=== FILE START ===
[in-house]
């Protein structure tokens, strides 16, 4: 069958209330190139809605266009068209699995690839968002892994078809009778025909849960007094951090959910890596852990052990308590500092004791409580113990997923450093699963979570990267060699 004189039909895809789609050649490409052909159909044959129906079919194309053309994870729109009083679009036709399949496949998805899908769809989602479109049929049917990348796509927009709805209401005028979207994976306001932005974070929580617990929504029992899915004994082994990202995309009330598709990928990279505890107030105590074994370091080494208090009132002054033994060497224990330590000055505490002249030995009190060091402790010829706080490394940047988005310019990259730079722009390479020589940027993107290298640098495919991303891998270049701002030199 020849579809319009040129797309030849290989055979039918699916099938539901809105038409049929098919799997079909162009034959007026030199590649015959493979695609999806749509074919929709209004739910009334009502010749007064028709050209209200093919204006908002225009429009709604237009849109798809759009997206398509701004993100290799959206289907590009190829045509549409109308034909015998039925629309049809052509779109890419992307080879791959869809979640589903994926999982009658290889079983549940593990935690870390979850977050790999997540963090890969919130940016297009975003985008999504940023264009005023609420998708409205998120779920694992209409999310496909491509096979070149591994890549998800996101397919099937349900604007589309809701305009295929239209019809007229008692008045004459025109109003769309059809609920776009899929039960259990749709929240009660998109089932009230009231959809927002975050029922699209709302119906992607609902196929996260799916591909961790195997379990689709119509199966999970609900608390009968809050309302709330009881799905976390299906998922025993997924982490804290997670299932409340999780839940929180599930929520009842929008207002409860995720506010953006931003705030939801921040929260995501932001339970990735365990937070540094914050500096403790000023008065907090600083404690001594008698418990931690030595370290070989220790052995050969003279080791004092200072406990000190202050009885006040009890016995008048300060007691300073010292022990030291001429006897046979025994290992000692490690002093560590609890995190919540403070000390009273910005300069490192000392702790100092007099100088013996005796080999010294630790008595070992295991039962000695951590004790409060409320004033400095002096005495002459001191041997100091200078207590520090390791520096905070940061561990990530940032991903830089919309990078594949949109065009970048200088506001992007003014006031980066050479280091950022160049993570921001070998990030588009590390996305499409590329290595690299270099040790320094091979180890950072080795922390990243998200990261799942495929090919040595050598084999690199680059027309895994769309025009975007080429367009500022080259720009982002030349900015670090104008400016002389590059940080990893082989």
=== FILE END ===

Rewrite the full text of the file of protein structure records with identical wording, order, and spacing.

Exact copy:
[in-house]
């Protein structure tokens, strides 16, 4: 069958209330190139809605266009068209699995690839968002892994078809009778025909849960007094951090959910890596852990052990308590500092004791409580113990997923450093699963979570990267060699 004189039909895809789609050649490409052909159909044959129906079919194309053309994870729109009083679009036709399949496949998805899908769809989602479109049929049917990348796509927009709805209401005028979207994976306001932005974070929580617990929504029992899915004994082994990202995309009330598709990928990279505890107030105590074994370091080494208090009132002054033994060497224990330590000055505490002249030995009190060091402790010829706080490394940047988005310019990259730079722009390479020589940027993107290298640098495919991303891998270049701002030199 020849579809319009040129797309030849290989055979039918699916099938539901809105038409049929098919799997079909162009034959007026030199590649015959493979695609999806749509074919929709209004739910009334009502010749007064028709050209209200093919204006908002225009429009709604237009849109798809759009997206398509701004993100290799959206289907590009190829045509549409109308034909015998039925629309049809052509779109890419992307080879791959869809979640589903994926999982009658290889079983549940593990935690870390979850977050790999997540963090890969919130940016297009975003985008999504940023264009005023609420998708409205998120779920694992209409999310496909491509096979070149591994890549998800996101397919099937349900604007589309809701305009295929239209019809007229008692008045004459025109109003769309059809609920776009899929039960259990749709929240009660998109089932009230009231959809927002975050029922699209709302119906992607609902196929996260799916591909961790195997379990689709119509199966999970609900608390009968809050309302709330009881799905976390299906998922025993997924982490804290997670299932409340999780839940929180599930929520009842929008207002409860995720506010953006931003705030939801921040929260995501932001339970990735365990937070540094914050500096403790000023008065907090600083404690001594008698418990931690030595370290070989220790052995050969003279080791004092200072406990000190202050009885006040009890016995008048300060007691300073010292022990030291001429006897046979025994290992000692490690002093560590609890995190919540403070000390009273910005300069490192000392702790100092007099100088013996005796080999010294630790008595070992295991039962000695951590004790409060409320004033400095002096005495002459001191041997100091200078207590520090390791520096905070940061561990990530940032991903830089919309990078594949949109065009970048200088506001992007003014006031980066050479280091950022160049993570921001070998990030588009590390996305499409590329290595690299270099040790320094091979180890950072080795922390990243998200990261799942495929090919040595050598084999690199680059027309895994769309025009975007080429367009500022080259720009982002030349900015670090104008400016002389590059940080990893082989």